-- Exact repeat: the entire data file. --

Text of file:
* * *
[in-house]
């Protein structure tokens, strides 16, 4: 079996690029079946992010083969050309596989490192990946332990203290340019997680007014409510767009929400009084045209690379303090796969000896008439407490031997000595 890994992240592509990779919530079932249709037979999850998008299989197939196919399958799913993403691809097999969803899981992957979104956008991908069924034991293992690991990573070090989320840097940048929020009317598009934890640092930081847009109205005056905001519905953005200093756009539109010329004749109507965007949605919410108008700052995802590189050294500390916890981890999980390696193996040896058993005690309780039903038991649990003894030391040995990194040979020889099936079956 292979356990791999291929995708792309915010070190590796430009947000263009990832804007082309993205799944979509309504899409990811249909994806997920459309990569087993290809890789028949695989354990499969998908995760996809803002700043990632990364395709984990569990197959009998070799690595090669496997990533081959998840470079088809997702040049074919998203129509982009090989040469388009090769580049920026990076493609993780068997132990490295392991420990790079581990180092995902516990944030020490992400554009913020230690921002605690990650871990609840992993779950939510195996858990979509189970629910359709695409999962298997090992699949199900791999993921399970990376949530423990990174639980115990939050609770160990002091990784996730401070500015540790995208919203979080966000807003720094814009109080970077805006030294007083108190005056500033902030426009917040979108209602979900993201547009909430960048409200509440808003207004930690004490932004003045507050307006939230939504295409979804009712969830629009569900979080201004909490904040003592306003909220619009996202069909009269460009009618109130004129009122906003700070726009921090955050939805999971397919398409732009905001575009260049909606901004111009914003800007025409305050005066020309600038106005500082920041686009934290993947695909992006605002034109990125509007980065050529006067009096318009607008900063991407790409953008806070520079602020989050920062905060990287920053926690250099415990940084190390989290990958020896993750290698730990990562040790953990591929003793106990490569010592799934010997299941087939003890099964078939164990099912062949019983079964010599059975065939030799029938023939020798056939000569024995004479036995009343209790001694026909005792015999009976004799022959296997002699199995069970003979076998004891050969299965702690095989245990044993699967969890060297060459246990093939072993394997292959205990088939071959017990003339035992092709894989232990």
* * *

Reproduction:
[in-house]
């Protein structure tokens, strides 16, 4: 079996690029079946992010083969050309596989490192990946332990203290340019997680007014409510767009929400009084045209690379303090796969000896008439407490031997000595 890994992240592509990779919530079932249709037979999850998008299989197939196919399958799913993403691809097999969803899981992957979104956008991908069924034991293992690991990573070090989320840097940048929020009317598009934890640092930081847009109205005056905001519905953005200093756009539109010329004749109507965007949605919410108008700052995802590189050294500390916890981890999980390696193996040896058993005690309780039903038991649990003894030391040995990194040979020889099936079956 292979356990791999291929995708792309915010070190590796430009947000263009990832804007082309993205799944979509309504899409990811249909994806997920459309990569087993290809890789028949695989354990499969998908995760996809803002700043990632990364395709984990569990197959009998070799690595090669496997990533081959998840470079088809997702040049074919998203129509982009090989040469388009090769580049920026990076493609993780068997132990490295392991420990790079581990180092995902516990944030020490992400554009913020230690921002605690990650871990609840992993779950939510195996858990979509189970629910359709695409999962298997090992699949199900791999993921399970990376949530423990990174639980115990939050609770160990002091990784996730401070500015540790995208919203979080966000807003720094814009109080970077805006030294007083108190005056500033902030426009917040979108209602979900993201547009909430960048409200509440808003207004930690004490932004003045507050307006939230939504295409979804009712969830629009569900979080201004909490904040003592306003909220619009996202069909009269460009009618109130004129009122906003700070726009921090955050939805999971397919398409732009905001575009260049909606901004111009914003800007025409305050005066020309600038106005500082920041686009934290993947695909992006605002034109990125509007980065050529006067009096318009607008900063991407790409953008806070520079602020989050920062905060990287920053926690250099415990940084190390989290990958020896993750290698730990990562040790953990591929003793106990490569010592799934010997299941087939003890099964078939164990099912062949019983079964010599059975065939030799029938023939020798056939000569024995004479036995009343209790001694026909005792015999009976004799022959296997002699199995069970003979076998004891050969299965702690095989245990044993699967969890060297060459246990093939072993394997292959205990088939071959017990003339035992092709894989232990």